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"This case is not suitable for class treatment, and we deny the allegations," Walmart's Hargrove told Insurance Journal.

Meanwhile, a few weeks ago a group of US senators demanded that major 3PL XPO Logistics provide details by this week on workplace practices throughout its network of distribution centers in the wake of allegations that the company subjected pregnant female employees to overly strenuous working conditions at a Memphis DC, and that some workers may have suffered miscarriages as a result.

The letter, co-signed by eight Democrats and one independent, demands that XPO respond to seven questions, most of which go beyond the alleged incidents at the Memphis facility to address workplace issues across the company's US facilities, which includes more than 370 distribution centers. The senators said they want XPO to "outline changes that will be made to improve working conditions and protect your employees throughout the country."

The move by the legislators comes after an article the New York Times in mid-October that claimed pregnant workers at XPO's Memphis DC face an overly demanding workload, under difficult conditions, with temperatures routinely exceeding 100 degrees and with humidity often making it difficult to breathe.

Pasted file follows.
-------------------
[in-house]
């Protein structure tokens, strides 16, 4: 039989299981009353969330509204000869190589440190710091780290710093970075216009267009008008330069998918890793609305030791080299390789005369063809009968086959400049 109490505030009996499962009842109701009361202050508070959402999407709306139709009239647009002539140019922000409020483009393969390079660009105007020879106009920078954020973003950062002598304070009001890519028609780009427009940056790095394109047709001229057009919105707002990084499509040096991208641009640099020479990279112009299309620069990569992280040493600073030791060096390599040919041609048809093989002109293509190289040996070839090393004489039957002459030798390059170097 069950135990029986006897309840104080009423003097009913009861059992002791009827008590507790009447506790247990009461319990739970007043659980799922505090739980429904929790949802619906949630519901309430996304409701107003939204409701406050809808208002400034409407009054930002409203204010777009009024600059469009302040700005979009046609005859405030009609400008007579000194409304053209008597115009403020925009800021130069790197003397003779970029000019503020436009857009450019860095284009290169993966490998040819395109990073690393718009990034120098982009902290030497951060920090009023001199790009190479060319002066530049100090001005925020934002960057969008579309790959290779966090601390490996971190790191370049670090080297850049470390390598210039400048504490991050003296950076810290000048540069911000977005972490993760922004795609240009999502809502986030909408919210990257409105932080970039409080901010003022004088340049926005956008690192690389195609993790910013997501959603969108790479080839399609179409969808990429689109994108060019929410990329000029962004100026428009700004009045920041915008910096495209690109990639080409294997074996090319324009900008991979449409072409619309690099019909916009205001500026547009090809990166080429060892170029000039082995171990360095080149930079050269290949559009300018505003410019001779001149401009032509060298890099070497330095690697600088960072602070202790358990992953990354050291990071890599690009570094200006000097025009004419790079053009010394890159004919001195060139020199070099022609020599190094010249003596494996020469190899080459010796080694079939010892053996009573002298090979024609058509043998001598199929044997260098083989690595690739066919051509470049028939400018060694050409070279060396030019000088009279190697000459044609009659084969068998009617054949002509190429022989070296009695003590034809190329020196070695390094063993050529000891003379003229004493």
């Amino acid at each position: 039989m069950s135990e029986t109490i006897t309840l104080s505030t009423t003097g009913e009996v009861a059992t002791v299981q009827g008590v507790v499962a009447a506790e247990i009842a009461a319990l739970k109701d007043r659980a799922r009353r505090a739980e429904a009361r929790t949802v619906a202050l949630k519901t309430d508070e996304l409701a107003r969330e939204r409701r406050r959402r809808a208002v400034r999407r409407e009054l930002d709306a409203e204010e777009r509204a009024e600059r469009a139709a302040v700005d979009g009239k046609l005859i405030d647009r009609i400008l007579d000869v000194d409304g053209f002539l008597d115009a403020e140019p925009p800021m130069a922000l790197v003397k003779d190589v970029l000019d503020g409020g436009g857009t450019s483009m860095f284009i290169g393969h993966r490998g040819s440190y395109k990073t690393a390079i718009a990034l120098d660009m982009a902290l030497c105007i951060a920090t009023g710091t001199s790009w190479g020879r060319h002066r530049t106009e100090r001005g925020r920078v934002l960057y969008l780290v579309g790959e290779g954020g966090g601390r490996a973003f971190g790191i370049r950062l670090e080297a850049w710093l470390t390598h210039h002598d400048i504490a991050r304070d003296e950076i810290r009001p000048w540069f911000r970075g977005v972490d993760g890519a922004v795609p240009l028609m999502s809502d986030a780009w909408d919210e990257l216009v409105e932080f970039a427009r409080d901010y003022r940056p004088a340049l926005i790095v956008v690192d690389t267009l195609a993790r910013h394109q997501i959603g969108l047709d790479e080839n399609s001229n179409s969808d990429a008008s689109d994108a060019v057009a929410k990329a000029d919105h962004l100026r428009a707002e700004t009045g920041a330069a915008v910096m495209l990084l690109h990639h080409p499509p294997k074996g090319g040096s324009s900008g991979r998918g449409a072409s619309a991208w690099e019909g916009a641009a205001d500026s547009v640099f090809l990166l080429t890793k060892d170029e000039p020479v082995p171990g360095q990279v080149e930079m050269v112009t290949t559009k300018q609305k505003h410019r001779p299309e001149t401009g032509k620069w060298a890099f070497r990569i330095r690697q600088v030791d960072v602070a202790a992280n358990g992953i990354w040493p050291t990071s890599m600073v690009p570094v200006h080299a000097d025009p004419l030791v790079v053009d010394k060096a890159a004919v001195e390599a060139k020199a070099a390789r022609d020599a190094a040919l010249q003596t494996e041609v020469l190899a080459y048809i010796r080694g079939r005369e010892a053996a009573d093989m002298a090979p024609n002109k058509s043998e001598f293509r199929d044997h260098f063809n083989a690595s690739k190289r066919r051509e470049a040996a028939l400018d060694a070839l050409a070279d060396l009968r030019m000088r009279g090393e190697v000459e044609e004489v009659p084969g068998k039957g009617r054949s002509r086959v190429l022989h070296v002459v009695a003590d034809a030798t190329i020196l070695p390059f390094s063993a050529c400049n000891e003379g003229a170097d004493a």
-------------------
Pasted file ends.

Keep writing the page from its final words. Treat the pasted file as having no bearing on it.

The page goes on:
Another flashpoint occurred on Oct. 17, 2017 when Linda Neal, a 58-year-old worker, collapsed on the warehouse floor and died of a heart attack.

According to the Times story, her son said that supervisors had denied her permission to leave early when she complained about feeling ill. XPO said in an earlier statement that emergency services were immediately called after Neal collapsed, and employee access was restricted until Memphis police arrived.

"Our colleague's passing was deeply upsetting, and employees had the option to leave work for the rest of the day," according to the XPO statement.

Some of the alleged miscarriage incidents actually occurred under the facility ownership of New Breed Logistics, which XPO acquired in 2014.

Earlier this month, XPO published a fact sheet on its website defending its policies and practices, according to the FreightWaves.com website. After the miscarriage allegations surfaced last month in the Times, the company said it conducted a review of four years of compliance reports and could not find any allegations that were reported either to XPO or New Breed.

XPO said its employee accommodation policies meet or exceed what the law requires, and that managers are trained on them throughout the year.

However these pending cases play out, this issue of how pregnant workers are treated in the DC is not likely to go away, and shippers would do well to get ahead of the issue instead of waiting for a letter from the EEOC.

 

Do you see treatment of pregnant DC workers becoming a bigger issue? Why don't companies just make better accommodations? Let us know your thoughts at the Feedback section below.